There is one caveat, for Bama fans looking for a ray of sunshine. If there's one roster weakness for the Tigers, it would be the lack of experienced, veteran depth. While there is plenty of seniority peppered into the starting line-up, among second-string defenders there are six true or redshirt freshmen and four true or redshirt sophomores.

As the game wears on and the Clemson defense tires, the Alabama offense may find more and more creases to exploit.

Bonus! The giant stats dump for this game covers everything else!

Five biggest advantages for each team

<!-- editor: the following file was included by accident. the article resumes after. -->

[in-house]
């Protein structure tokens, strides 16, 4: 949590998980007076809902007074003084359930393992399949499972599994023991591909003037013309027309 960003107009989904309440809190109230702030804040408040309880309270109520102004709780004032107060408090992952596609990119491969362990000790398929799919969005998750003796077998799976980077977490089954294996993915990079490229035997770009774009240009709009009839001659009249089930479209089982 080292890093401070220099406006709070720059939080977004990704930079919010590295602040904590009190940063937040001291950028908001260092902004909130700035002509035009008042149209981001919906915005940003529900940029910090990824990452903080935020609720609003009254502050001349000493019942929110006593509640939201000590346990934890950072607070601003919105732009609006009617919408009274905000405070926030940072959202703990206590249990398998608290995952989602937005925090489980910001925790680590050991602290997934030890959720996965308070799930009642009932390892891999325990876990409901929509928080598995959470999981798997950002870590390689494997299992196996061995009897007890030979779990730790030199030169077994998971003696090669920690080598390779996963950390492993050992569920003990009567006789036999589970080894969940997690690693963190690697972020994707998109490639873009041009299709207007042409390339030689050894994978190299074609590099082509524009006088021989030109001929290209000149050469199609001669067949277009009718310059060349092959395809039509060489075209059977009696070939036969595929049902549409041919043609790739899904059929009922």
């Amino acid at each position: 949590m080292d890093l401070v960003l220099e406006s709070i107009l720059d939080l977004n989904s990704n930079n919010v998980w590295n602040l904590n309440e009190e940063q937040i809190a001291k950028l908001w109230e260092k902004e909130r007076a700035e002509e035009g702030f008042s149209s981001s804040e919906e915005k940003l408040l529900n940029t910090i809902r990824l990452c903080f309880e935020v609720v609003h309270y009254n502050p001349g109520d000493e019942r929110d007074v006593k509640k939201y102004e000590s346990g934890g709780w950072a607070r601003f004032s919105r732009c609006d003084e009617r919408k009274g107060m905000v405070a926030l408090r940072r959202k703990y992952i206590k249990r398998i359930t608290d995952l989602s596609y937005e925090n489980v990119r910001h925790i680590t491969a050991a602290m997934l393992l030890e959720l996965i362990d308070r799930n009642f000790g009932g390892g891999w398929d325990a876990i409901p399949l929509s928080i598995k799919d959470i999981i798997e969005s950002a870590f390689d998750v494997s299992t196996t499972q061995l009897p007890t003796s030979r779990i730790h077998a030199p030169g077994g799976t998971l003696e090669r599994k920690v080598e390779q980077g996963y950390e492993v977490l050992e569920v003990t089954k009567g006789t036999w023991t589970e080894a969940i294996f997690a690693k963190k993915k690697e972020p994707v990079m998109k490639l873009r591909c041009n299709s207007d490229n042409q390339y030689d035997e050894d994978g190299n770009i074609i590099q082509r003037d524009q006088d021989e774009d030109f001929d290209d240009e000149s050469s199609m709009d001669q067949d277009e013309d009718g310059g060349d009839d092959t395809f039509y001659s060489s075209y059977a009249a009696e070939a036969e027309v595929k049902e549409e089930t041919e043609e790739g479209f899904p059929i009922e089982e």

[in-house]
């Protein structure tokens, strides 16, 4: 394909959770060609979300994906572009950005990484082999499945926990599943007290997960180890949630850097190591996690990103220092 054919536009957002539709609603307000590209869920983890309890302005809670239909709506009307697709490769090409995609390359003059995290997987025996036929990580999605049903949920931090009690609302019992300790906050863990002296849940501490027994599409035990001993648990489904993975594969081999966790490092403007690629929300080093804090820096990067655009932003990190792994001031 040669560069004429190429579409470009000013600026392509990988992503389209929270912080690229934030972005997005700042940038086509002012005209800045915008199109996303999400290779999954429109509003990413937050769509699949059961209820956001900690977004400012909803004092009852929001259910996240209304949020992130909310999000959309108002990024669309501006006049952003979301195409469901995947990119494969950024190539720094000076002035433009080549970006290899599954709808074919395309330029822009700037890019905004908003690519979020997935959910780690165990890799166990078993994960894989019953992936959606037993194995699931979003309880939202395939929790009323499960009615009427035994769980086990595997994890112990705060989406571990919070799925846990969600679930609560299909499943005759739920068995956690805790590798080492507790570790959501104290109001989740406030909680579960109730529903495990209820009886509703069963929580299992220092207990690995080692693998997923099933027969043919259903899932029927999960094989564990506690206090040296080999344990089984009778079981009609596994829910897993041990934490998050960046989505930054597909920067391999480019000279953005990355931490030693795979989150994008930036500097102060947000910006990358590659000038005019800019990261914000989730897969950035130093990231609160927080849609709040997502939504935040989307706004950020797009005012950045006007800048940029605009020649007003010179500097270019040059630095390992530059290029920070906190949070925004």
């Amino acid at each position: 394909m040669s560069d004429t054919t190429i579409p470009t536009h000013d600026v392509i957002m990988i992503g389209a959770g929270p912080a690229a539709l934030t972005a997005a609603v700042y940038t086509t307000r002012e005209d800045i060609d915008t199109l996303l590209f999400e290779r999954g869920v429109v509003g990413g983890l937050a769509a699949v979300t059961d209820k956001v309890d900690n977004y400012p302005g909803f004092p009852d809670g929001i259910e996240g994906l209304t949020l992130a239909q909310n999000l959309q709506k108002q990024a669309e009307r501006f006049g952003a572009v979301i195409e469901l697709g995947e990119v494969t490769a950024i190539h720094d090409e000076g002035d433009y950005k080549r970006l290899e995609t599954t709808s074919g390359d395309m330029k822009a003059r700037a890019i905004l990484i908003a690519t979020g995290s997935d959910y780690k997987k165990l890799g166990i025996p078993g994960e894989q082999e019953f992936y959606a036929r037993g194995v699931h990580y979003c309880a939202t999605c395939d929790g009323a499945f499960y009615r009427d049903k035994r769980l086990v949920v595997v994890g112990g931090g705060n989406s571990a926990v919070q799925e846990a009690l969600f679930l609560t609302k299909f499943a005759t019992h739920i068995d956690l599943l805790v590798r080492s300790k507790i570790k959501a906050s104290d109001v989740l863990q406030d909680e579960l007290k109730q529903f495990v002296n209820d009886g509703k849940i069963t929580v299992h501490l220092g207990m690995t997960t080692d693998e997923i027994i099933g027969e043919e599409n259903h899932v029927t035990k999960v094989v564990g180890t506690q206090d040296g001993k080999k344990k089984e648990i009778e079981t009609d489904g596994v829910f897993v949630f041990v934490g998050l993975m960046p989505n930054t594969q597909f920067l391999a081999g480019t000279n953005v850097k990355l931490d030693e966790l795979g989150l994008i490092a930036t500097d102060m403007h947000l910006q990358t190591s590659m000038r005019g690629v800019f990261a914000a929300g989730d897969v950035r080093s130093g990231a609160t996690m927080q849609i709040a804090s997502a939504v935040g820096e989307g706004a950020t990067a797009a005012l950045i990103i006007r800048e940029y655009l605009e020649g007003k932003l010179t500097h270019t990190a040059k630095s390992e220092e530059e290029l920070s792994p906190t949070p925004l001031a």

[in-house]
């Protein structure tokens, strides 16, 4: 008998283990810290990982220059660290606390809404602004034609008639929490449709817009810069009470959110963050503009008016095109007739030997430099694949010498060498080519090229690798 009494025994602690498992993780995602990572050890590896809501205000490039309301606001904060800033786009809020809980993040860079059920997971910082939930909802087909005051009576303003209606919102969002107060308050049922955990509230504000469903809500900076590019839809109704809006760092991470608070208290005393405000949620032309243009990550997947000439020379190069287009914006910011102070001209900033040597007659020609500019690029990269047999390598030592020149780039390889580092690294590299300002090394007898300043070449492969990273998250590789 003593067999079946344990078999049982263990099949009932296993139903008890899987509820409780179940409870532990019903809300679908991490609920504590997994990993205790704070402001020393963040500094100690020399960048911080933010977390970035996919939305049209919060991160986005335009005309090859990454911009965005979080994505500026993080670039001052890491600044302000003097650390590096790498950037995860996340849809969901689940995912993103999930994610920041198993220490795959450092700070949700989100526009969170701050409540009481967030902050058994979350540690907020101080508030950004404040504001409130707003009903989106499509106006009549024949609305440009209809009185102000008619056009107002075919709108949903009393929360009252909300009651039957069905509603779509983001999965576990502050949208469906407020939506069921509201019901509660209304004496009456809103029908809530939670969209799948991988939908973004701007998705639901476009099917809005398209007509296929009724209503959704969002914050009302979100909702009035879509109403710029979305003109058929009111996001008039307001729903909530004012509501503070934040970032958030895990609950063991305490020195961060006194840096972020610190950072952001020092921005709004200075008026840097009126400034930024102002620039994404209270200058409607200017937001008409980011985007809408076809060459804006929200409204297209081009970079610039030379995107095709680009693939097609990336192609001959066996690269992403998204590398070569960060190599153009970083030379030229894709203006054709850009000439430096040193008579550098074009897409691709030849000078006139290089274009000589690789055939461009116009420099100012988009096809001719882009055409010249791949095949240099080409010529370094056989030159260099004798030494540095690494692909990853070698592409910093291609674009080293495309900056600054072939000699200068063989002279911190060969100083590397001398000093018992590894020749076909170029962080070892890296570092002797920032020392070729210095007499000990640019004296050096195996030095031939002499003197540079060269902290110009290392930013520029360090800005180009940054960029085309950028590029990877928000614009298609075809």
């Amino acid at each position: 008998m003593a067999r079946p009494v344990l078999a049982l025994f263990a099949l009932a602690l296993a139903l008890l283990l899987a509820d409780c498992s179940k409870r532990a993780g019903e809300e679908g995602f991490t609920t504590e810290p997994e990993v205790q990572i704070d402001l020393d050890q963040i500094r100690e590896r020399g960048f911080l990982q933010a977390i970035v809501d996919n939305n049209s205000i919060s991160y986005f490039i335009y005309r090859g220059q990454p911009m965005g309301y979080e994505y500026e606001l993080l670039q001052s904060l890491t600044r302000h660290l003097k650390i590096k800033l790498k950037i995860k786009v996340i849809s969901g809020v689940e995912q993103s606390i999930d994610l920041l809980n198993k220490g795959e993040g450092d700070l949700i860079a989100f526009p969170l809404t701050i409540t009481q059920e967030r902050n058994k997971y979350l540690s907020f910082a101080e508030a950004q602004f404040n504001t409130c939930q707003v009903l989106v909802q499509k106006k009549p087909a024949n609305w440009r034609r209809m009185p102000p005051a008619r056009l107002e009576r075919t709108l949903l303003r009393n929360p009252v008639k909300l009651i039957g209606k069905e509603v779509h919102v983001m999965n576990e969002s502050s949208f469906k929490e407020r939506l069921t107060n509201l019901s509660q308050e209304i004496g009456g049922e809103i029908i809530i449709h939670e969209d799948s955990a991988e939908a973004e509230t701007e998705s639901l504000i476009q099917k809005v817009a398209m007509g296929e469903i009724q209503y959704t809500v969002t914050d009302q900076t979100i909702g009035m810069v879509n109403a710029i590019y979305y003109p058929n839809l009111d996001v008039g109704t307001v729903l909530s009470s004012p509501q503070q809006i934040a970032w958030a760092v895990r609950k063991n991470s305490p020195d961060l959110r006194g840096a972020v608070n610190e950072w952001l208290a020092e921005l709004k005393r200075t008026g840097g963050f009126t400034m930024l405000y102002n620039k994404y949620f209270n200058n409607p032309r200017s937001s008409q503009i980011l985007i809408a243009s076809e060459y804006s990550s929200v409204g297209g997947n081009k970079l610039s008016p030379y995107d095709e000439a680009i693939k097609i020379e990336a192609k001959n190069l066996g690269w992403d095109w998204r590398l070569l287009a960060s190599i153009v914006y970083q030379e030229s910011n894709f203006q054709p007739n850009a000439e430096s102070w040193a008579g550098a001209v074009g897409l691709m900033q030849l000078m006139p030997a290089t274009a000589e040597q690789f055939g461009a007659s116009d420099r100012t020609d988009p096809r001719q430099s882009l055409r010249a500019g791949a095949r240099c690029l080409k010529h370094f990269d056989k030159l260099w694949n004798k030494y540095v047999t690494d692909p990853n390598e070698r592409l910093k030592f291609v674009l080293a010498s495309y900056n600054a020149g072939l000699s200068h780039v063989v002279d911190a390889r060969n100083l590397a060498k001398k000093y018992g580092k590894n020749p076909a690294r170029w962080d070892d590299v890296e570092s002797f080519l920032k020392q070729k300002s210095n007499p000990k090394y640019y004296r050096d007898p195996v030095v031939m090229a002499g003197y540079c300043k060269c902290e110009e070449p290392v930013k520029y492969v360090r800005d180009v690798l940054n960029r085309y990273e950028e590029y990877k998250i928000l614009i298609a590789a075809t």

Alabama

  1. Offensive Field Position (No. 5 offense vs. No. 96 defense)
  2. Defensive Field Position (No. 26 defense vs. No. 100 offense)
  3. Offensive Passing Downs Explosiveness (IsoPPP) (No. 34 offense vs. No. 78 defense)
  4. Q4 S&P+ (No. 8 vs. No. 42)
  5. Defensive Rushing Explosiveness (IsoPPP) (No. 1 defense vs. No. 28 offense)

Clemson

  1. Defensive Passing Downs Sack Rate (No. 17 defense vs. No. 78 offense)
  2. Third Down Defense S&P+ (No. 10 defense vs. No. 64 offense)
  3. Redzone Defense S&P+ (No. 8 defense vs. No. 46 offense)
  4. Defensive Run Stuffs (No. 2 defense vs. No. 34 offense)
  5. Defensive Passing Explosiveness (IsoPPP) (No. 3 defense vs. No. 30 offense)